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Triggerfish and E4D aim to diversify next generation animators

October 18, 2021

Triggerfish and the German-funded Employment for Skills and Development in Africa (E4D) Programme have entered a new partnership.

Announced at the Cape Town International Animation Festival (CTIAF), this ambitious three-year partnership aims to expose 10,000 school leavers to the animation industry, empower 6,000 creatives with enhanced portfolios and market access, and create 200 more jobs.

At CTIAF, the partnership launched a free online course on editing for animation. This is now available on Triggerfish Academy, a free digital learning platform that is opening up access to African animation industry experts. The course is presented by Kerrin Kokot, ​​animatic editor for a DNEG/Redefine animation series, who also worked in the editorial department on Triggerfish’s upcoming feature Seal Team and the Oscar-nominated short film Revolting Rhymes.

Kokot also presented an editing for animation workshop at CTIAF, alongside Clea Mallinson, who recently edited Sunrise Productions’ Jungle Beat – The Movie. This was one of four workshops that the Triggerfish-E4D partnership helped bring to CTIAF: Triggerfish producer Kaya Kuhn was part of a producing panel, moderated by Pixar alumnus Esther Pearl; Kay Carmichael presented the making of Troll Girl, her debut short film, produced by her production company Giantslayer Studios and Triggerfish; and Colin Payne, Triggerfish Academy’s CEO, presented a workshop on remote working best practices, reflecting on how Triggerfish shifted to become a remote work studio during the pandemic.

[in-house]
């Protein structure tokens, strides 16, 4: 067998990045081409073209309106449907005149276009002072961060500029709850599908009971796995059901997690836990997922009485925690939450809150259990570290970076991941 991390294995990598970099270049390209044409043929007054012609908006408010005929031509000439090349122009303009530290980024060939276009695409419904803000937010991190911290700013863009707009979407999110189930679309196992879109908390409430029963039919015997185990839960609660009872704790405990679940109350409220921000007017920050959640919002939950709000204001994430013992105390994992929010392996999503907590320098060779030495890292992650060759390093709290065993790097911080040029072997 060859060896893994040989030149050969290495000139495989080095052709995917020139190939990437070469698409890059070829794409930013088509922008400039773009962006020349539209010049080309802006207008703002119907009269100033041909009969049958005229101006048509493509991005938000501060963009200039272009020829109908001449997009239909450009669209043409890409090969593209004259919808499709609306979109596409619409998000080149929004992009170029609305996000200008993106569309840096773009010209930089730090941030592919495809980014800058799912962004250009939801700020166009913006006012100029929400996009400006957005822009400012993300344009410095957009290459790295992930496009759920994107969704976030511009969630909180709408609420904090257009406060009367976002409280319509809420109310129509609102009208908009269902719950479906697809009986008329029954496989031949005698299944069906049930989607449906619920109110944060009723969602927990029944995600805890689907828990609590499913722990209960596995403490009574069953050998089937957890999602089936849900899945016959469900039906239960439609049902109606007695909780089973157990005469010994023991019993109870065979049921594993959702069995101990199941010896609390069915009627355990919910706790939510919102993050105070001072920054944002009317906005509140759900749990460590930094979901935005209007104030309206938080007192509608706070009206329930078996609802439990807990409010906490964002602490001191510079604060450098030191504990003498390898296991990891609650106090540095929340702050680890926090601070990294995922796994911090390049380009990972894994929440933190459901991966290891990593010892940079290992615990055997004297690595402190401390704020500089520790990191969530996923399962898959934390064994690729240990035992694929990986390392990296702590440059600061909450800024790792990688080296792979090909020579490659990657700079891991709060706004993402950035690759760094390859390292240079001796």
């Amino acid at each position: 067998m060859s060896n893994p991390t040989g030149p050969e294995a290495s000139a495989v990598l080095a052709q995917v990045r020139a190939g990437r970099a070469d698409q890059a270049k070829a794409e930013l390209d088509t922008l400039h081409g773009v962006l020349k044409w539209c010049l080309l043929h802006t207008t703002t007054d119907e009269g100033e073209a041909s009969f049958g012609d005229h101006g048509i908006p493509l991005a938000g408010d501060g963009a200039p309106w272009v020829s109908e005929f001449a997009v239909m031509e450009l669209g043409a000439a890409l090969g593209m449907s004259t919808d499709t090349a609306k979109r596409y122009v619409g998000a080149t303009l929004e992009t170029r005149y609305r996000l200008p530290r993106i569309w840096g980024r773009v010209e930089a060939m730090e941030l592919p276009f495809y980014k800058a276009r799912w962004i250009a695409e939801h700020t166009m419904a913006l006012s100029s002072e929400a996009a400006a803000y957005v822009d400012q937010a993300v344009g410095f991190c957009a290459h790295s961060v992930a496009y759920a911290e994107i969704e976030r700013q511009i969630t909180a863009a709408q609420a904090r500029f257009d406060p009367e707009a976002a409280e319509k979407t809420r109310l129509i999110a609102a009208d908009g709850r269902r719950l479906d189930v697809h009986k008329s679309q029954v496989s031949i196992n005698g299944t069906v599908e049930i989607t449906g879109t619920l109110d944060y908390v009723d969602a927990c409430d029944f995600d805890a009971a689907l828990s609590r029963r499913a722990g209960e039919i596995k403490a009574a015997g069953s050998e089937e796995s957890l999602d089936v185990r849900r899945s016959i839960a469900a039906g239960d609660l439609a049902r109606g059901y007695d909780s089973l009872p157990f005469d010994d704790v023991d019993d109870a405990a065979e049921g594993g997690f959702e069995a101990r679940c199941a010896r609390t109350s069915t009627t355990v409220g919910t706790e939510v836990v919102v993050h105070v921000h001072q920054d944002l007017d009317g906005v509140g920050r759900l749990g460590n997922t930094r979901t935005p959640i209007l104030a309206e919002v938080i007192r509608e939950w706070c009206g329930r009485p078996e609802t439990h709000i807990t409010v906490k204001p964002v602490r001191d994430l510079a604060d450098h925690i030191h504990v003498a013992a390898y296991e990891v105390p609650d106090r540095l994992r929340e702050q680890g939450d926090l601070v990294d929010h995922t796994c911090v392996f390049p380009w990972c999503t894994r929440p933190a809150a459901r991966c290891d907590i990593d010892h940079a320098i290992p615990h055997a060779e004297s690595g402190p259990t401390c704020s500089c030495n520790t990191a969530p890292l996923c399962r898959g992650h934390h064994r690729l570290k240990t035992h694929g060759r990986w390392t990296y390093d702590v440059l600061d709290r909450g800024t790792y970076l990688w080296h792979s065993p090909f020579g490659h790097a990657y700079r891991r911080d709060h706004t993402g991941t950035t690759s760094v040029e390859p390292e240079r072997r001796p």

At CTIAF, the partnership also announced a 10-second animation competition for 18 to 35-year-olds. Prizes include a Wacom One graphics tablet and a 30-minute one-on-one session with Mike Buckland, head of production at Triggerfish. The entry deadline is midnight on 14 November 2021. For more information, click here.

“While so many businesses have been taking strain during the pandemic, the animation industry in Africa has been exploding,” says Triggerfish Foundation director Carina Lücke. “Among other recent breakthroughs for the African animation industry, Disney has ordered Kizazi Moto: Generation Fire, Kiya, Iwájú, and Kiff; Netflix is in production on Mama K’s Team 4; Cartoon Network is airing My Cartoon Friend and has greenlit Garbage Boy and Trash Can; and YouTube has renewed Super Sema for a second season. So despite everything, there’s never been a better time to be an animator in Africa.”


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